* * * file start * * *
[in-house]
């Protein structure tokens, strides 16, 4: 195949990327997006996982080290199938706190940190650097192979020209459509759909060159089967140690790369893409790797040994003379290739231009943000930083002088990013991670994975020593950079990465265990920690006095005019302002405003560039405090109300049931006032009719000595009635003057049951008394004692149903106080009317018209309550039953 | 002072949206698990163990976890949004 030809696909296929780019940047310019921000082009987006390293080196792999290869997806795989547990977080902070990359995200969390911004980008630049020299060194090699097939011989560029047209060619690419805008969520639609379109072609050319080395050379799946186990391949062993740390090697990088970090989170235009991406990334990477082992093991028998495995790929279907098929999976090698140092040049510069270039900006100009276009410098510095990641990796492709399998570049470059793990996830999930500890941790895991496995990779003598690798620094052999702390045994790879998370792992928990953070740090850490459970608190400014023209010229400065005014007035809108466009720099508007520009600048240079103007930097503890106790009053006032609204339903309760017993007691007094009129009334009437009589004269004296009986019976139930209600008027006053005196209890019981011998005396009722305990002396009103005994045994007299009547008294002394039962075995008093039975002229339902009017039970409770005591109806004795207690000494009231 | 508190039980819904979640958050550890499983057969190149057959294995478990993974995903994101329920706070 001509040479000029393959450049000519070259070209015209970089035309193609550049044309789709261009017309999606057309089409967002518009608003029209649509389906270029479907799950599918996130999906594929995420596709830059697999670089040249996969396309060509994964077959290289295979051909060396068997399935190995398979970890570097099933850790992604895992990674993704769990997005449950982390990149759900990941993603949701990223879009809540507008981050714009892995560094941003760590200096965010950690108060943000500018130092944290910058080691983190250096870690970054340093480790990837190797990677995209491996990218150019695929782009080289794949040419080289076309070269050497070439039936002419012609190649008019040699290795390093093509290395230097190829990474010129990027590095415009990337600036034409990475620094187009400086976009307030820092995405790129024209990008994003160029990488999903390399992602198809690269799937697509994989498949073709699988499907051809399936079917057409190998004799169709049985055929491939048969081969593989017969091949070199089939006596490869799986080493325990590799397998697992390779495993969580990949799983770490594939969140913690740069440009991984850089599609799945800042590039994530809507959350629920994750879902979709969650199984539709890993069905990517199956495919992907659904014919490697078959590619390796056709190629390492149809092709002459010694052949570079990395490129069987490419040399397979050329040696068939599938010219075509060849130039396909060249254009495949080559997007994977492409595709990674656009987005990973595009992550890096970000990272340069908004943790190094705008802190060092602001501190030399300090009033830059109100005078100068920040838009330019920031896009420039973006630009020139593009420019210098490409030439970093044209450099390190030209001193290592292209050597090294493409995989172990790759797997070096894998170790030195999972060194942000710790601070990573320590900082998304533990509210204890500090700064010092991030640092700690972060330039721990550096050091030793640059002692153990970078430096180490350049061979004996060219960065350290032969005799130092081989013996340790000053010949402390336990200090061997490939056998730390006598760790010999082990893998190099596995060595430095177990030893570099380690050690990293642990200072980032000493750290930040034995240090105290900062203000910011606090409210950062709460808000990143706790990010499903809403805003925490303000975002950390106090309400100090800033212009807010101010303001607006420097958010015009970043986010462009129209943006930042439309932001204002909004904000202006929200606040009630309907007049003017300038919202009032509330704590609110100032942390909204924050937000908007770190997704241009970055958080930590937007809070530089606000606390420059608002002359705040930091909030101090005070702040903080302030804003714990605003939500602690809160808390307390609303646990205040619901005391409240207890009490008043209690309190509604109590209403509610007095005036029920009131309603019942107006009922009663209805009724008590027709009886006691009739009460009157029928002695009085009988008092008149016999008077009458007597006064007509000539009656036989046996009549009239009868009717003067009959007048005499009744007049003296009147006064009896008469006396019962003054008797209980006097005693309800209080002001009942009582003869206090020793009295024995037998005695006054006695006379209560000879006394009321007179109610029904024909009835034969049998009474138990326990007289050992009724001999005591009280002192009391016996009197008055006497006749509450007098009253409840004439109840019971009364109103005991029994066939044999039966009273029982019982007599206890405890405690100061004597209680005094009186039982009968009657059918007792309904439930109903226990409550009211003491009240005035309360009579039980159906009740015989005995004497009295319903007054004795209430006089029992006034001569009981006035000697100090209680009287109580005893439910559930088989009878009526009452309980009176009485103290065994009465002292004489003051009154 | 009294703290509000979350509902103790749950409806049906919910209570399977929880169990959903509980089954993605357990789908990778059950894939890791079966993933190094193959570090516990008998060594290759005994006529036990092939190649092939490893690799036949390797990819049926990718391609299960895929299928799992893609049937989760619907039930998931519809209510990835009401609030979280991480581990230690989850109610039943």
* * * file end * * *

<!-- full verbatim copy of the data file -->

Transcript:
[in-house]
């Protein structure tokens, strides 16, 4: 195949990327997006996982080290199938706190940190650097192979020209459509759909060159089967140690790369893409790797040994003379290739231009943000930083002088990013991670994975020593950079990465265990920690006095005019302002405003560039405090109300049931006032009719000595009635003057049951008394004692149903106080009317018209309550039953 | 002072949206698990163990976890949004 030809696909296929780019940047310019921000082009987006390293080196792999290869997806795989547990977080902070990359995200969390911004980008630049020299060194090699097939011989560029047209060619690419805008969520639609379109072609050319080395050379799946186990391949062993740390090697990088970090989170235009991406990334990477082992093991028998495995790929279907098929999976090698140092040049510069270039900006100009276009410098510095990641990796492709399998570049470059793990996830999930500890941790895991496995990779003598690798620094052999702390045994790879998370792992928990953070740090850490459970608190400014023209010229400065005014007035809108466009720099508007520009600048240079103007930097503890106790009053006032609204339903309760017993007691007094009129009334009437009589004269004296009986019976139930209600008027006053005196209890019981011998005396009722305990002396009103005994045994007299009547008294002394039962075995008093039975002229339902009017039970409770005591109806004795207690000494009231 | 508190039980819904979640958050550890499983057969190149057959294995478990993974995903994101329920706070 001509040479000029393959450049000519070259070209015209970089035309193609550049044309789709261009017309999606057309089409967002518009608003029209649509389906270029479907799950599918996130999906594929995420596709830059697999670089040249996969396309060509994964077959290289295979051909060396068997399935190995398979970890570097099933850790992604895992990674993704769990997005449950982390990149759900990941993603949701990223879009809540507008981050714009892995560094941003760590200096965010950690108060943000500018130092944290910058080691983190250096870690970054340093480790990837190797990677995209491996990218150019695929782009080289794949040419080289076309070269050497070439039936002419012609190649008019040699290795390093093509290395230097190829990474010129990027590095415009990337600036034409990475620094187009400086976009307030820092995405790129024209990008994003160029990488999903390399992602198809690269799937697509994989498949073709699988499907051809399936079917057409190998004799169709049985055929491939048969081969593989017969091949070199089939006596490869799986080493325990590799397998697992390779495993969580990949799983770490594939969140913690740069440009991984850089599609799945800042590039994530809507959350629920994750879902979709969650199984539709890993069905990517199956495919992907659904014919490697078959590619390796056709190629390492149809092709002459010694052949570079990395490129069987490419040399397979050329040696068939599938010219075509060849130039396909060249254009495949080559997007994977492409595709990674656009987005990973595009992550890096970000990272340069908004943790190094705008802190060092602001501190030399300090009033830059109100005078100068920040838009330019920031896009420039973006630009020139593009420019210098490409030439970093044209450099390190030209001193290592292209050597090294493409995989172990790759797997070096894998170790030195999972060194942000710790601070990573320590900082998304533990509210204890500090700064010092991030640092700690972060330039721990550096050091030793640059002692153990970078430096180490350049061979004996060219960065350290032969005799130092081989013996340790000053010949402390336990200090061997490939056998730390006598760790010999082990893998190099596995060595430095177990030893570099380690050690990293642990200072980032000493750290930040034995240090105290900062203000910011606090409210950062709460808000990143706790990010499903809403805003925490303000975002950390106090309400100090800033212009807010101010303001607006420097958010015009970043986010462009129209943006930042439309932001204002909004904000202006929200606040009630309907007049003017300038919202009032509330704590609110100032942390909204924050937000908007770190997704241009970055958080930590937007809070530089606000606390420059608002002359705040930091909030101090005070702040903080302030804003714990605003939500602690809160808390307390609303646990205040619901005391409240207890009490008043209690309190509604109590209403509610007095005036029920009131309603019942107006009922009663209805009724008590027709009886006691009739009460009157029928002695009085009988008092008149016999008077009458007597006064007509000539009656036989046996009549009239009868009717003067009959007048005499009744007049003296009147006064009896008469006396019962003054008797209980006097005693309800209080002001009942009582003869206090020793009295024995037998005695006054006695006379209560000879006394009321007179109610029904024909009835034969049998009474138990326990007289050992009724001999005591009280002192009391016996009197008055006497006749509450007098009253409840004439109840019971009364109103005991029994066939044999039966009273029982019982007599206890405890405690100061004597209680005094009186039982009968009657059918007792309904439930109903226990409550009211003491009240005035309360009579039980159906009740015989005995004497009295319903007054004795209430006089029992006034001569009981006035000697100090209680009287109580005893439910559930088989009878009526009452309980009176009485103290065994009465002292004489003051009154 | 009294703290509000979350509902103790749950409806049906919910209570399977929880169990959903509980089954993605357990789908990778059950894939890791079966993933190094193959570090516990008998060594290759005994006529036990092939190649092939490893690799036949390797990819049926990718391609299960895929299928799992893609049937989760619907039930998931519809209510990835009401609030979280991480581990230690989850109610039943």